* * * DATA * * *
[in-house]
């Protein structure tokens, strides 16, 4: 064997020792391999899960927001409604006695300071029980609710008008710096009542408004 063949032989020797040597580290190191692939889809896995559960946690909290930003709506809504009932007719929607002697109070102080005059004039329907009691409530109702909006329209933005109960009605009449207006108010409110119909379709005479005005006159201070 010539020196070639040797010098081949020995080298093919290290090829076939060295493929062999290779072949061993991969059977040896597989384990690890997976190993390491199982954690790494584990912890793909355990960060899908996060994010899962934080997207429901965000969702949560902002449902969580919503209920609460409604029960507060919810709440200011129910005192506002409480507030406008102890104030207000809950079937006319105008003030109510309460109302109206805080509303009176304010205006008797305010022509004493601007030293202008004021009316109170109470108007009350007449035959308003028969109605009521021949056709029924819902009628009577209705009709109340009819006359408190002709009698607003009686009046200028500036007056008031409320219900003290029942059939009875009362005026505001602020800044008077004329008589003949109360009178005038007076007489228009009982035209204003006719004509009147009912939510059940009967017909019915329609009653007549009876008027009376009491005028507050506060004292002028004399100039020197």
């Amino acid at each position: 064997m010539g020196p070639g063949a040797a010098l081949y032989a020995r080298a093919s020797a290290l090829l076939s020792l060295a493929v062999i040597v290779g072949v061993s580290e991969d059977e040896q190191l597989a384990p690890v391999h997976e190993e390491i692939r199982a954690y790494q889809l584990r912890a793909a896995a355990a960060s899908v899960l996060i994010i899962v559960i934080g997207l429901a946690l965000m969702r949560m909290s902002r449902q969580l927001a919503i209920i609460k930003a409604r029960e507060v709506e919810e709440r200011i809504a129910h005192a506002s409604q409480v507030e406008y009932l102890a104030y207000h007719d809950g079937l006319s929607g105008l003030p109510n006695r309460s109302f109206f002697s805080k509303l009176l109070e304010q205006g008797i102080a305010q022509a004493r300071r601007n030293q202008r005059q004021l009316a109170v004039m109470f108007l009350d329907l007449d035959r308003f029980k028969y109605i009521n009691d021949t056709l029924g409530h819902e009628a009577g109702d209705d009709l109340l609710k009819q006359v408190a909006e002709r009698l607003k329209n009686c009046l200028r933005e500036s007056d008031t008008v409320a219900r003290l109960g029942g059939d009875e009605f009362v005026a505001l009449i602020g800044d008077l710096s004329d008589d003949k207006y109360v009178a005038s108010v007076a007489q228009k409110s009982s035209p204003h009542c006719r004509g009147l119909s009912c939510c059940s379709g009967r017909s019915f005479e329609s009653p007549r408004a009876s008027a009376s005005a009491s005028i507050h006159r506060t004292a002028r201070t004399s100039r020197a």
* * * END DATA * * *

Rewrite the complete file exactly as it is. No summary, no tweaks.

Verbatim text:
[in-house]
């Protein structure tokens, strides 16, 4: 064997020792391999899960927001409604006695300071029980609710008008710096009542408004 063949032989020797040597580290190191692939889809896995559960946690909290930003709506809504009932007719929607002697109070102080005059004039329907009691409530109702909006329209933005109960009605009449207006108010409110119909379709005479005005006159201070 010539020196070639040797010098081949020995080298093919290290090829076939060295493929062999290779072949061993991969059977040896597989384990690890997976190993390491199982954690790494584990912890793909355990960060899908996060994010899962934080997207429901965000969702949560902002449902969580919503209920609460409604029960507060919810709440200011129910005192506002409480507030406008102890104030207000809950079937006319105008003030109510309460109302109206805080509303009176304010205006008797305010022509004493601007030293202008004021009316109170109470108007009350007449035959308003028969109605009521021949056709029924819902009628009577209705009709109340009819006359408190002709009698607003009686009046200028500036007056008031409320219900003290029942059939009875009362005026505001602020800044008077004329008589003949109360009178005038007076007489228009009982035209204003006719004509009147009912939510059940009967017909019915329609009653007549009876008027009376009491005028507050506060004292002028004399100039020197």
């Amino acid at each position: 064997m010539g020196p070639g063949a040797a010098l081949y032989a020995r080298a093919s020797a290290l090829l076939s020792l060295a493929v062999i040597v290779g072949v061993s580290e991969d059977e040896q190191l597989a384990p690890v391999h997976e190993e390491i692939r199982a954690y790494q889809l584990r912890a793909a896995a355990a960060s899908v899960l996060i994010i899962v559960i934080g997207l429901a946690l965000m969702r949560m909290s902002r449902q969580l927001a919503i209920i609460k930003a409604r029960e507060v709506e919810e709440r200011i809504a129910h005192a506002s409604q409480v507030e406008y009932l102890a104030y207000h007719d809950g079937l006319s929607g105008l003030p109510n006695r309460s109302f109206f002697s805080k509303l009176l109070e304010q205006g008797i102080a305010q022509a004493r300071r601007n030293q202008r005059q004021l009316a109170v004039m109470f108007l009350d329907l007449d035959r308003f029980k028969y109605i009521n009691d021949t056709l029924g409530h819902e009628a009577g109702d209705d009709l109340l609710k009819q006359v408190a909006e002709r009698l607003k329209n009686c009046l200028r933005e500036s007056d008031t008008v409320a219900r003290l109960g029942g059939d009875e009605f009362v005026a505001l009449i602020g800044d008077l710096s004329d008589d003949k207006y109360v009178a005038s108010v007076a007489q228009k409110s009982s035209p204003h009542c006719r004509g009147l119909s009912c939510c059940s379709g009967r017909s019915f005479e329609s009653p007549r408004a009876s008027a009376s005005a009491s005028i507050h006159r506060t004292a002028r201070t004399s100039r020197a």